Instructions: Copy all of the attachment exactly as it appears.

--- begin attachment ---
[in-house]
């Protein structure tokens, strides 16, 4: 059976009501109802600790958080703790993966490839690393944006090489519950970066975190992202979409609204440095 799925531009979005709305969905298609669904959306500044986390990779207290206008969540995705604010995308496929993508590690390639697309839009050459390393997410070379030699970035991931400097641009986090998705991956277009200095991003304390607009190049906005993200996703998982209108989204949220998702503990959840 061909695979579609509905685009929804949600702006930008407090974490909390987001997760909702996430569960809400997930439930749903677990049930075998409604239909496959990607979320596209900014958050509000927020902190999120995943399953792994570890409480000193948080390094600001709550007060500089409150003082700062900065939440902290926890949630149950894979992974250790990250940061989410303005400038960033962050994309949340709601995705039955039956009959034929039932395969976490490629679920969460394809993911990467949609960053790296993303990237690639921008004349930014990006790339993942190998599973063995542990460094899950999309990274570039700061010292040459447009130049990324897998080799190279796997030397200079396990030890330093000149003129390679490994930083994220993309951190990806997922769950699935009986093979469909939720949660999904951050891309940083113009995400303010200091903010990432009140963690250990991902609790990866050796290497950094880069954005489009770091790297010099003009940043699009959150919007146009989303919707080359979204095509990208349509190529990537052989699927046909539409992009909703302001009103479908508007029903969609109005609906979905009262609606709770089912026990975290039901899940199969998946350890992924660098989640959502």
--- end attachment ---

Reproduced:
[in-house]
């Protein structure tokens, strides 16, 4: 059976009501109802600790958080703790993966490839690393944006090489519950970066975190992202979409609204440095 799925531009979005709305969905298609669904959306500044986390990779207290206008969540995705604010995308496929993508590690390639697309839009050459390393997410070379030699970035991931400097641009986090998705991956277009200095991003304390607009190049906005993200996703998982209108989204949220998702503990959840 061909695979579609509905685009929804949600702006930008407090974490909390987001997760909702996430569960809400997930439930749903677990049930075998409604239909496959990607979320596209900014958050509000927020902190999120995943399953792994570890409480000193948080390094600001709550007060500089409150003082700062900065939440902290926890949630149950894979992974250790990250940061989410303005400038960033962050994309949340709601995705039955039956009959034929039932395969976490490629679920969460394809993911990467949609960053790296993303990237690639921008004349930014990006790339993942190998599973063995542990460094899950999309990274570039700061010292040459447009130049990324897998080799190279796997030397200079396990030890330093000149003129390679490994930083994220993309951190990806997922769950699935009986093979469909939720949660999904951050891309940083113009995400303010200091903010990432009140963690250990991902609790990866050796290497950094880069954005489009770091790297010099003009940043699009959150919007146009989303919707080359979204095509990208349509190529990537052989699927046909539409992009909703302001009103479908508007029903969609109005609906979905009262609606709770089912026990975290039901899940199969998946350890992924660098989640959502």